Looking for a natural way to reduce your cat’s stress levels? Here are 5 herbs that are safe to use, to help keep your cat calm.
5 Herbs to Reduce Stress in Your Cat
Some cats are naturally stressed and anxious as part of their demeanor, while others save their freak-outs for car trips and vet visits.
Fortunately, effective remedies are available that are both natural and easy to administer.
Try these herbs and flower essences to calm your kitty.
Why give a substance known to rile up Fluffy in an effort to try and calm her instead?
The key to using catnip for relaxing your kitty is to give it to her about 15 minutes prior to the stressful event, such as the dreaded veterinary trip.
After she hangs from the ceiling and bolts around the room at lightning speed, she will be worn out and exceptionally calm.
This herb is said to mimic catnip, with one significant difference. After her initial crazy-fest, not only will she be very calm, she is also likely to sleep.
This herb is also used for humans as a remedy for insomnia and has the same effect on felines. T
he euphoria induced by Valerian will seriously chill her out and make her more docile than you could ever imagine.
Many people drink chamomile tea before bed to help them relax, and the same anti-anxiety properties are just as effective for cats.
However, the dried flowers are a better way to expose Fluffy to its benefits.
Studies in animals have shown that chamomile contains substances that act on the same parts of the brain and nervous system as anti-anxiety drugs do.
The effect promotes relaxation and reduces stress.
Read about more herbs: 5 Herbs to Reduce Stress in Your Cat | petMD
Have you ever noticed that your dog seems to be more stressed out when his or her routine is compromised? Like humans, pets feel stress when life gets a little hectic. Read on to learn more about the importance of routine for dogs.
Stress and the Importance of Routine for Dogs
Sensitive by nature, pets, particularly dogs, can absorb the stress and tension around them. Stress in dogs is mainly the product of a change in the environment.
Since your dog lives with you, and since your life will certainly not be free of change, she undoubtedly will experience stress sometime in her life.
While occasional stress is not a serious condition, excessive or prolonged stress can produce the same negative effects in dogs as it does in humans.
Stress triggers your dog’s internal defense mechanisms, making her heart pound and raising her energy level to full throttle so that she uses all her reserve strength just to cope.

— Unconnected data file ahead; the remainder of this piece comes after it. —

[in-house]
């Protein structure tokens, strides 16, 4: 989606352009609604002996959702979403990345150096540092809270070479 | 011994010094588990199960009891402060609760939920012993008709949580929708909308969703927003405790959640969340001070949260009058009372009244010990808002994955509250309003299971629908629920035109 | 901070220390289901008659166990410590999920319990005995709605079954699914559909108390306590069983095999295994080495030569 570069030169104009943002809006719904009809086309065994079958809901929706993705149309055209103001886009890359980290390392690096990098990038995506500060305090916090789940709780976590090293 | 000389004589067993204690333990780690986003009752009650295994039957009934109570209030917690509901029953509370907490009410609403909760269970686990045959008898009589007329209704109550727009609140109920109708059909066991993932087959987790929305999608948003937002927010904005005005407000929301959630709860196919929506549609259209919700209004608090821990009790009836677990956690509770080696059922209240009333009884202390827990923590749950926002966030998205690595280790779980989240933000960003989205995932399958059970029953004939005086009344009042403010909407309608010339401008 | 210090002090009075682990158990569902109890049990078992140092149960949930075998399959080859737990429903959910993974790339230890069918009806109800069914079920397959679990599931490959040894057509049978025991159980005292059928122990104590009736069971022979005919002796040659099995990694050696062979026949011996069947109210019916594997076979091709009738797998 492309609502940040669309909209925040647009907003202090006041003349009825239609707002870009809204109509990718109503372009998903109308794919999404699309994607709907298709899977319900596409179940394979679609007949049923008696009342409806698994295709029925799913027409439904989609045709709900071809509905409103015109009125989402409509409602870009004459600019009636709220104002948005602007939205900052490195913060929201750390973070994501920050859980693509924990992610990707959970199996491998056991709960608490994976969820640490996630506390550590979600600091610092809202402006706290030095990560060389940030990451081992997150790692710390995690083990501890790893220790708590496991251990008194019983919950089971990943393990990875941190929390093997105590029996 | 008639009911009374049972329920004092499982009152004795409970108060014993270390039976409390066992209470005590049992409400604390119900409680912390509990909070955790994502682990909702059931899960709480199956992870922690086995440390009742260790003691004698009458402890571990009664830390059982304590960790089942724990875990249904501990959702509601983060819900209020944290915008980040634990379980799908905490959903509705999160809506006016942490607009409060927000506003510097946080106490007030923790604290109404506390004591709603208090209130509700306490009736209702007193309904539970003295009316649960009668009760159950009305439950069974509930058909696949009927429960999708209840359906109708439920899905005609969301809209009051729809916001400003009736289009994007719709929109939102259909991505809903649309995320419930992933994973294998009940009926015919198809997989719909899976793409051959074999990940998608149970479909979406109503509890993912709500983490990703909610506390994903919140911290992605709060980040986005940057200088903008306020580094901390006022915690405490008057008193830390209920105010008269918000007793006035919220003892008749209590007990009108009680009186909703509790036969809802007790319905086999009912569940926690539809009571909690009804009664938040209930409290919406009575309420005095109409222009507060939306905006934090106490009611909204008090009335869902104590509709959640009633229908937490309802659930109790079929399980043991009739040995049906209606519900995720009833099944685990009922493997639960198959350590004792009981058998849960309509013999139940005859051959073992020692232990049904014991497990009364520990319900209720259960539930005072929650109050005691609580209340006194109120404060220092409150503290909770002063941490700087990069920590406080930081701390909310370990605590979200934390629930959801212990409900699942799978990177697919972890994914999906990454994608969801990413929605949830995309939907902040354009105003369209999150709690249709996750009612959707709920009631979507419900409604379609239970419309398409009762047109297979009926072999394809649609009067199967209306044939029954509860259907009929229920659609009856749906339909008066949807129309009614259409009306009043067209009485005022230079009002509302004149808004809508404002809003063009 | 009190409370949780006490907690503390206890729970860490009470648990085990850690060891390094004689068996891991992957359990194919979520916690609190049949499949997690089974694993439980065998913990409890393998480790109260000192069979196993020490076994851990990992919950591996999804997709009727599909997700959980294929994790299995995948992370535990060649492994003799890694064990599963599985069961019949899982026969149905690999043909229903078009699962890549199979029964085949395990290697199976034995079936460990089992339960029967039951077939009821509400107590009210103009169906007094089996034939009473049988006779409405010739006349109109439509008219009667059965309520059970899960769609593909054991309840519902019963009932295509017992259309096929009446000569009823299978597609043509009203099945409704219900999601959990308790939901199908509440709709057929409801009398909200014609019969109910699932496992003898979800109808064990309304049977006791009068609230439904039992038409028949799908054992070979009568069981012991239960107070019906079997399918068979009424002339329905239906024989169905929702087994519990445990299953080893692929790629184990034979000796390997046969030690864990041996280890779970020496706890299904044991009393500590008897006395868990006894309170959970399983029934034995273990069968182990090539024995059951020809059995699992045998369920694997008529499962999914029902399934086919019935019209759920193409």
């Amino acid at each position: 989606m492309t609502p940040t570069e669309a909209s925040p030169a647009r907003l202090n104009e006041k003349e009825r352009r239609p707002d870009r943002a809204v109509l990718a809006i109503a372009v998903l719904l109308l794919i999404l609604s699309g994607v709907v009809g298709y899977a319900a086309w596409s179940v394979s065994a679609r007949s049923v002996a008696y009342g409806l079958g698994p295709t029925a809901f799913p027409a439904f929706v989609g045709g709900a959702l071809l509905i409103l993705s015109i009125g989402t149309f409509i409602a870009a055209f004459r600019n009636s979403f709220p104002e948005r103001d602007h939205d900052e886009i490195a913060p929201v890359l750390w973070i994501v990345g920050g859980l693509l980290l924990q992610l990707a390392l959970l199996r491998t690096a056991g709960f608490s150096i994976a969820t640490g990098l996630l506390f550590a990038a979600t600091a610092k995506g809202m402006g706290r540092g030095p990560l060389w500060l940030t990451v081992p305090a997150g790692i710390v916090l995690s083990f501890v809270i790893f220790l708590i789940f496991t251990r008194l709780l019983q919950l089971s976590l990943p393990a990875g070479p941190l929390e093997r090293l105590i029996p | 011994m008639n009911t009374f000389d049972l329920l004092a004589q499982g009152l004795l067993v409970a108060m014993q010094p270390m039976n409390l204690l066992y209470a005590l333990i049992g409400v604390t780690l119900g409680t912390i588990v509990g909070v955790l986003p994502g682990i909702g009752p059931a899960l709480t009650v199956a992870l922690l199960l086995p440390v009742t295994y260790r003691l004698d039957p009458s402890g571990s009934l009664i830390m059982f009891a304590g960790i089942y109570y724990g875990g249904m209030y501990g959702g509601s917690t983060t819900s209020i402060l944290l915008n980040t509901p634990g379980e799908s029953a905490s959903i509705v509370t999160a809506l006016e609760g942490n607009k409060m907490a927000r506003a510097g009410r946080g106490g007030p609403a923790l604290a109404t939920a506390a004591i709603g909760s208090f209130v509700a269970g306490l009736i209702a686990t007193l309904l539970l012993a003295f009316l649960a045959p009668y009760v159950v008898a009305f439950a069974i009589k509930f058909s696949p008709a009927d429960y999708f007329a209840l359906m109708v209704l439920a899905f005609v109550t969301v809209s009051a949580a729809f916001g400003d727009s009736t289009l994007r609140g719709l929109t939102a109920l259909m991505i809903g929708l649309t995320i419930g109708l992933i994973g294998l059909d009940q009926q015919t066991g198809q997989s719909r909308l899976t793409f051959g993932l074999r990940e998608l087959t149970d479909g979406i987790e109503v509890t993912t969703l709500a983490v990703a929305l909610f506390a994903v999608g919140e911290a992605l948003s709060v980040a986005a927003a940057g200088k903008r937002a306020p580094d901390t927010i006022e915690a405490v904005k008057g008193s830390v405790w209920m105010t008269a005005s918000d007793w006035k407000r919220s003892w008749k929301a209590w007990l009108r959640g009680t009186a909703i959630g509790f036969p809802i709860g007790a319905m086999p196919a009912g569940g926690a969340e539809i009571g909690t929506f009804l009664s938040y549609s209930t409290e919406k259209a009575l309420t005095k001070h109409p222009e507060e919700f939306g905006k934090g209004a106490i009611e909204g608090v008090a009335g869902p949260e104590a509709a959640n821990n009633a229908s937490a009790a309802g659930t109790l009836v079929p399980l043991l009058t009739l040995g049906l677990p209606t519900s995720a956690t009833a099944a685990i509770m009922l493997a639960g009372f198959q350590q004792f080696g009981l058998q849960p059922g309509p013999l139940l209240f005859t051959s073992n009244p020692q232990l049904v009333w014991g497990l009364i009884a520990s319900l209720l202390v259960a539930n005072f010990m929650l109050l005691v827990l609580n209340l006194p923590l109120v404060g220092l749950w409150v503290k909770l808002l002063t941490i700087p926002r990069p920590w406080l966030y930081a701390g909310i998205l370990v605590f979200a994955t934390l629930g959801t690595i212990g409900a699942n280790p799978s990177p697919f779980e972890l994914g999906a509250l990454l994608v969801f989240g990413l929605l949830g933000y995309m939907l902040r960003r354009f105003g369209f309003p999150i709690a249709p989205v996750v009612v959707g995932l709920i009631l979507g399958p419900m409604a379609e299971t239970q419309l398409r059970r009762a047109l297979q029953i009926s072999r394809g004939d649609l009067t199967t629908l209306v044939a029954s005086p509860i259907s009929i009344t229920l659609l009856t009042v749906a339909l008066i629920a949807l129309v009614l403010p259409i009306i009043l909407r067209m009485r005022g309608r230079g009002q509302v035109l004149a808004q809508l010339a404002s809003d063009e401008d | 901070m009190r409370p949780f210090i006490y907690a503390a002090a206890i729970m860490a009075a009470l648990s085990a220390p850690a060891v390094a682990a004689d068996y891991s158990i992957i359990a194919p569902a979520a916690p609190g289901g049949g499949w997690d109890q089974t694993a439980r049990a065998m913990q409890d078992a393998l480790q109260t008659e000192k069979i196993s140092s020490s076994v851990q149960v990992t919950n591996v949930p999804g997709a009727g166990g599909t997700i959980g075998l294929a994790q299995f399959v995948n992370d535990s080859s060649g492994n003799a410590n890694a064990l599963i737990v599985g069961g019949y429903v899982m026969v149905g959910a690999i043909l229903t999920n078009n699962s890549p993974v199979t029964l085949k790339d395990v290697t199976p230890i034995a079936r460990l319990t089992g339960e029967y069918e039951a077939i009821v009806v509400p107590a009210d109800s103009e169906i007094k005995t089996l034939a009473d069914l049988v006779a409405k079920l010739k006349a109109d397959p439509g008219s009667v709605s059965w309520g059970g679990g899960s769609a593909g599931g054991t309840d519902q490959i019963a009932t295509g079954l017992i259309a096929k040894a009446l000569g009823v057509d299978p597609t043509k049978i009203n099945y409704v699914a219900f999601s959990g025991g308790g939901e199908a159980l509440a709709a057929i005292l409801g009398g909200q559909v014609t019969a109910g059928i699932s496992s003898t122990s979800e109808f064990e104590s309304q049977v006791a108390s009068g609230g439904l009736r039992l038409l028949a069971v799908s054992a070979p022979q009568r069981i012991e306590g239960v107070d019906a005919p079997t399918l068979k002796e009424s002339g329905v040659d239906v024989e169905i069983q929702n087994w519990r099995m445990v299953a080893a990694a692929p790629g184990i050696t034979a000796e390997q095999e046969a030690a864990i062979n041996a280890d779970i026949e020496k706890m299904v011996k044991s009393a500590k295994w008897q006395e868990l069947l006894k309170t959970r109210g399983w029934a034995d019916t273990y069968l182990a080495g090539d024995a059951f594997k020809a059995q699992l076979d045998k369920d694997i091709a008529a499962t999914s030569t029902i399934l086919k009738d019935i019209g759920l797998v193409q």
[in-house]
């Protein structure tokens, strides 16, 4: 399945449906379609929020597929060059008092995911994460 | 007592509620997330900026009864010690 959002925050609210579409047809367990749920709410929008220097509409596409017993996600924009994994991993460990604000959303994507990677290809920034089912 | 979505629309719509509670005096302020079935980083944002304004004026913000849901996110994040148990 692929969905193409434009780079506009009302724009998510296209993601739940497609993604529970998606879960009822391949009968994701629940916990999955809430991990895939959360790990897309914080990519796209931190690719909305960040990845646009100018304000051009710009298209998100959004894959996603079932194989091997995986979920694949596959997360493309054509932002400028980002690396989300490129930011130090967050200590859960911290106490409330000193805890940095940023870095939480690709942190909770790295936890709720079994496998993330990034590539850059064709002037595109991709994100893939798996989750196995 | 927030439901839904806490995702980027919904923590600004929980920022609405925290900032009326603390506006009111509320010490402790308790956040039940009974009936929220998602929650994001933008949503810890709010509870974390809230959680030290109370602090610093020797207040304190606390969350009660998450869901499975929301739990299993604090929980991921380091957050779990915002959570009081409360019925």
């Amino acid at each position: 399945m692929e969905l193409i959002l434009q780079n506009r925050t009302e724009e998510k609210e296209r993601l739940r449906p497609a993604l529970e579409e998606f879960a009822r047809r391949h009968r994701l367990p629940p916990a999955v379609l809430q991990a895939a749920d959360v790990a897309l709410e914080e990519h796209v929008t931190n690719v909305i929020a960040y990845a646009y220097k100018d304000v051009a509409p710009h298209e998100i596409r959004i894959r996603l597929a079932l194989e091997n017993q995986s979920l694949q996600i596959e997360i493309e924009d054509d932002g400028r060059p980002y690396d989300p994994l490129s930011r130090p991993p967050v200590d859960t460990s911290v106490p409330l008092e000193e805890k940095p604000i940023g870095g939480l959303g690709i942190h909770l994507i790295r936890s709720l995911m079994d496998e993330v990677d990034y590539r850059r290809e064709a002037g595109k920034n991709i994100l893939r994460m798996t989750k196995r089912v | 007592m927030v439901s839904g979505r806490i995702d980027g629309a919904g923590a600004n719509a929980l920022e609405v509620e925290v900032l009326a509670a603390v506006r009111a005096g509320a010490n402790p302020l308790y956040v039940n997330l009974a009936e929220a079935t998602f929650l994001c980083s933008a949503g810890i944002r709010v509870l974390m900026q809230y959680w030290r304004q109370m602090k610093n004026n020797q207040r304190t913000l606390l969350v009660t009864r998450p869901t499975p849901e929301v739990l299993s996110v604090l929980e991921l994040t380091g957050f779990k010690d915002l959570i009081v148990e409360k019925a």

When those reserves are gone, she’ll weaken. Her resistance to illness and disease may lower, and she may get sick.
Canine Stress Reactions
What are the signs that your dog is experiencing stress? As in humans, personality is a major factor.
More aggressive dogs may take out their stress on you and your home whereas more shy or nervous dogs may turn their stress inward and make themselves sick.
Here are some symptoms of a “stressed out” dog:
- Accidents. The number one sign of stress is house soiling.
- Barking. Excessive howling or barking both inside and outside the house can signal anxiety.
- Irritability. If your dog begins to display behaviors such as growling, snarling and even biting, she could be a stress sufferer.
- Illness. Vomiting, diarrhea, loss of appetite, allergies and skin reactions are some of the ways that dogs internalize their stress.
- Destructive behaviors. Your dog may try and relieve her stress by biting, licking or chewing on herself or your furniture.
Coping With Stress
If your dog’s stress is caused by loneliness, boredom and separation anxiety, the best way to relieve it is to spend more time with her and increase her exercise.
Dogs are social creatures and can therefore suffer from loneliness.
Time spent with your beloved dog is a win-win situation, because you will benefit as well. Medical studies are proving that people with pets live happier, healthier and longer lives.
When you do spend time with your dog, play ball or Frisbee with her, increase her exercise and take her to the dog-park so she can socialize with other dogs.
Continue reading here: Stress and the Importance of Routine for Dogs | Pet Care Article | petco.com
We all love our pets and want to give them the best life possible. But did you know that simply having pets gives *you* a much better life? Learn how caring for your pets means less stress for you.
The Health Benefits of Pets: How Caring for Animals can Make You Happier and Healthier
Professionally trained animals—such as guide dogs for the blind—offer obvious benefits to people.
However, the average domestic dog or cat can also provide an array of mental and physical health benefits.
Dogs particularly can ease loneliness, reduce stress, anxiety, and depression, promote social interaction, encourage exercise and playfulness, and provide unconditional love and affection.
Caring for a dog can help children grow up more secure and active or provide valuable companionship for older adults. Perhaps most importantly, though, a dog can add real joy to any human life.
How do dogs improve mood and health?
More than any other animal, dogs have evolved to become acutely attuned to humans and our behavior and emotions.
While dogs are able to understand many of the words we use, they’re even better at interpreting our tone of voice, body language, and gestures.
And like any good human friend, a loyal dog will look into your eyes to gauge your emotional state and try to understand what you’re thinking and feeling (and to work out when the next walk or treat might be coming, of course!)